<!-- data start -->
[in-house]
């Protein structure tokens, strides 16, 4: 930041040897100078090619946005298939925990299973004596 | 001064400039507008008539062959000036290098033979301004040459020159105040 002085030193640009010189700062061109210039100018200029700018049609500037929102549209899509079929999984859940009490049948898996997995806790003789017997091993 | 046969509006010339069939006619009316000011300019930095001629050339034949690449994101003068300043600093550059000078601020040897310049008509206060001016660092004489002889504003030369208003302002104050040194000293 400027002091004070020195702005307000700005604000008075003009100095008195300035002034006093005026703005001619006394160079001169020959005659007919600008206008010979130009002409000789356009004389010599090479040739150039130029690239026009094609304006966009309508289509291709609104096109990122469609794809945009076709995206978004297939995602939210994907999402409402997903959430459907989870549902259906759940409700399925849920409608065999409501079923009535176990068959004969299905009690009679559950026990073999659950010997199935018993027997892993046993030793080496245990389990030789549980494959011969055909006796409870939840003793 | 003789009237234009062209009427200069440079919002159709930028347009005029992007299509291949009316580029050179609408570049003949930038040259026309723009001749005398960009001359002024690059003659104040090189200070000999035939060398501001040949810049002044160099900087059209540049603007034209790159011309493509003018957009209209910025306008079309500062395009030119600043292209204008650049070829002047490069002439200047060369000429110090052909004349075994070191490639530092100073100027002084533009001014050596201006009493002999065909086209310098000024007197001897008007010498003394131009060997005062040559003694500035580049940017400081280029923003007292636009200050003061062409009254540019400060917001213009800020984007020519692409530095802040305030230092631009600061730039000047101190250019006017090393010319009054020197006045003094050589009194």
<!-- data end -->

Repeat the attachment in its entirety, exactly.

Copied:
[in-house]
């Protein structure tokens, strides 16, 4: 930041040897100078090619946005298939925990299973004596 | 001064400039507008008539062959000036290098033979301004040459020159105040 002085030193640009010189700062061109210039100018200029700018049609500037929102549209899509079929999984859940009490049948898996997995806790003789017997091993 | 046969509006010339069939006619009316000011300019930095001629050339034949690449994101003068300043600093550059000078601020040897310049008509206060001016660092004489002889504003030369208003302002104050040194000293 400027002091004070020195702005307000700005604000008075003009100095008195300035002034006093005026703005001619006394160079001169020959005659007919600008206008010979130009002409000789356009004389010599090479040739150039130029690239026009094609304006966009309508289509291709609104096109990122469609794809945009076709995206978004297939995602939210994907999402409402997903959430459907989870549902259906759940409700399925849920409608065999409501079923009535176990068959004969299905009690009679559950026990073999659950010997199935018993027997892993046993030793080496245990389990030789549980494959011969055909006796409870939840003793 | 003789009237234009062209009427200069440079919002159709930028347009005029992007299509291949009316580029050179609408570049003949930038040259026309723009001749005398960009001359002024690059003659104040090189200070000999035939060398501001040949810049002044160099900087059209540049603007034209790159011309493509003018957009209209910025306008079309500062395009030119600043292209204008650049070829002047490069002439200047060369000429110090052909004349075994070191490639530092100073100027002084533009001014050596201006009493002999065909086209310098000024007197001897008007010498003394131009060997005062040559003694500035580049940017400081280029923003007292636009200050003061062409009254540019400060917001213009800020984007020519692409530095802040305030230092631009600061730039000047101190250019006017090393010319009054020197006045003094050589009194």